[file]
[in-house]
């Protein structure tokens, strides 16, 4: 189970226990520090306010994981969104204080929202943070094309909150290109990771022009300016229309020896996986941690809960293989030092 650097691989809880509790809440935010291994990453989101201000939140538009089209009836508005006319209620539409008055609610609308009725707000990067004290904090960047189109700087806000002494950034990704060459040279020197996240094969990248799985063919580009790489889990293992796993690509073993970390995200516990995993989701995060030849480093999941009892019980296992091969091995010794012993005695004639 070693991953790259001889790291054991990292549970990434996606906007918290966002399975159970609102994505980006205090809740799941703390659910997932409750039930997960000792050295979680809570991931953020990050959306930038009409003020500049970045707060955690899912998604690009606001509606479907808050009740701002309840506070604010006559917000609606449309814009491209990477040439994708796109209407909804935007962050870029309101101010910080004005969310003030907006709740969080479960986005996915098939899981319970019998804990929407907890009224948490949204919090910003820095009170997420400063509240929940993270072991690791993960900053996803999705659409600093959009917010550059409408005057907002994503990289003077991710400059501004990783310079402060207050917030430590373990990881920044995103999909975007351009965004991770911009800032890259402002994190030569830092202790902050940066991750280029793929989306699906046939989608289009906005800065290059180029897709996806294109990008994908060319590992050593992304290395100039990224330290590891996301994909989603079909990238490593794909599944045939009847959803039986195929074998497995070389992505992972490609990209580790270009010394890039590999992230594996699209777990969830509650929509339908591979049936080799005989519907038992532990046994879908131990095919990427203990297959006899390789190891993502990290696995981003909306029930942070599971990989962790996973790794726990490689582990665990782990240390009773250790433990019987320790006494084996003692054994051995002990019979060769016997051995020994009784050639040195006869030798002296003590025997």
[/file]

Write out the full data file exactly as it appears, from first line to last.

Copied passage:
[in-house]
């Protein structure tokens, strides 16, 4: 189970226990520090306010994981969104204080929202943070094309909150290109990771022009300016229309020896996986941690809960293989030092 650097691989809880509790809440935010291994990453989101201000939140538009089209009836508005006319209620539409008055609610609308009725707000990067004290904090960047189109700087806000002494950034990704060459040279020197996240094969990248799985063919580009790489889990293992796993690509073993970390995200516990995993989701995060030849480093999941009892019980296992091969091995010794012993005695004639 070693991953790259001889790291054991990292549970990434996606906007918290966002399975159970609102994505980006205090809740799941703390659910997932409750039930997960000792050295979680809570991931953020990050959306930038009409003020500049970045707060955690899912998604690009606001509606479907808050009740701002309840506070604010006559917000609606449309814009491209990477040439994708796109209407909804935007962050870029309101101010910080004005969310003030907006709740969080479960986005996915098939899981319970019998804990929407907890009224948490949204919090910003820095009170997420400063509240929940993270072991690791993960900053996803999705659409600093959009917010550059409408005057907002994503990289003077991710400059501004990783310079402060207050917030430590373990990881920044995103999909975007351009965004991770911009800032890259402002994190030569830092202790902050940066991750280029793929989306699906046939989608289009906005800065290059180029897709996806294109990008994908060319590992050593992304290395100039990224330290590891996301994909989603079909990238490593794909599944045939009847959803039986195929074998497995070389992505992972490609990209580790270009010394890039590999992230594996699209777990969830509650929509339908591979049936080799005989519907038992532990046994879908131990095919990427203990297959006899390789190891993502990290696995981003909306029930942070599971990989962790996973790794726990490689582990665990782990240390009773250790433990019987320790006494084996003692054994051995002990019979060769016997051995020994009784050639040195006869030798002296003590025997």